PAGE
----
My public education was fully integrated, not just with races but ethnicities and languages and religions. The big event ending every summer was a cultural 2 week celebration involving passports and free busing throughout the city and area to attend all manner of cultural presentations. A group – say at a Hindu temple or an Italian soccer club – would on various days host food and drink events, shows, traditional dress and dance, art, ceremonies, advertise programs they offered throughout the year, lots of information, speaking events, and so on. It was amazing how multicultural and integrated were all the minorities that made up the overall community, and as kids, we loved not only participating in our parents’ contribution but planning an itinerary on what to attend and for how long so that our ‘passports’ were full of international but local visits (with stamps to prove it!).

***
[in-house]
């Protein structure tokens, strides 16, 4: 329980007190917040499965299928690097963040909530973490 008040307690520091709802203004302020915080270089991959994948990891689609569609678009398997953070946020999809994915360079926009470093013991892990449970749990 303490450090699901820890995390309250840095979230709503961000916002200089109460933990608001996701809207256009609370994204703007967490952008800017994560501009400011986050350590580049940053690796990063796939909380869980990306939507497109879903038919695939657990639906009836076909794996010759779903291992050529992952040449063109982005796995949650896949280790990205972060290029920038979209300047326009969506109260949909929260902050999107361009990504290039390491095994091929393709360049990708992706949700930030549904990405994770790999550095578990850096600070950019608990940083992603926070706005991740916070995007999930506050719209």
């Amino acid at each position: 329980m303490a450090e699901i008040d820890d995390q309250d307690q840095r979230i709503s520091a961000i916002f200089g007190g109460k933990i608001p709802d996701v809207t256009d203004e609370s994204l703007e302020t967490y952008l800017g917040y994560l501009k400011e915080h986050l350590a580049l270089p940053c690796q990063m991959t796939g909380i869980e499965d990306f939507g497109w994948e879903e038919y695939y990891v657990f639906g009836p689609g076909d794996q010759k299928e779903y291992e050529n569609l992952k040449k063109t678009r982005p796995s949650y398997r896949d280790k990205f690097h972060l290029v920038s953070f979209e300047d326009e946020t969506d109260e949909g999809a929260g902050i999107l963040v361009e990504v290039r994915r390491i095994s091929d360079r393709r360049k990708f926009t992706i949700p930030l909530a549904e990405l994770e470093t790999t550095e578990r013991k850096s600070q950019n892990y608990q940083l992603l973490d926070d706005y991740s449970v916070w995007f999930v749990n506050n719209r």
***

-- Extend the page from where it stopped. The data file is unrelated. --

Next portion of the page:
Liked by 1 person

      • The Pink Agendist
        August 26, 2021

        That’s very interesting. We had international day, but it was mostly another chance to see things and people as other. I imagine this variety of egalitarianism is what makes you and Diane (both in Canada) presume that’s the norm. Brazil’s most famous children’s author, Monteiro Lobato, is also famous for the line “the place for Blacks is in the kitchen.” None of this was considered wrong until very recently, and still there’s huge opposition, hence the election of Bolsonaro.

        Like

      • Diana MacPherson
        August 26, 2021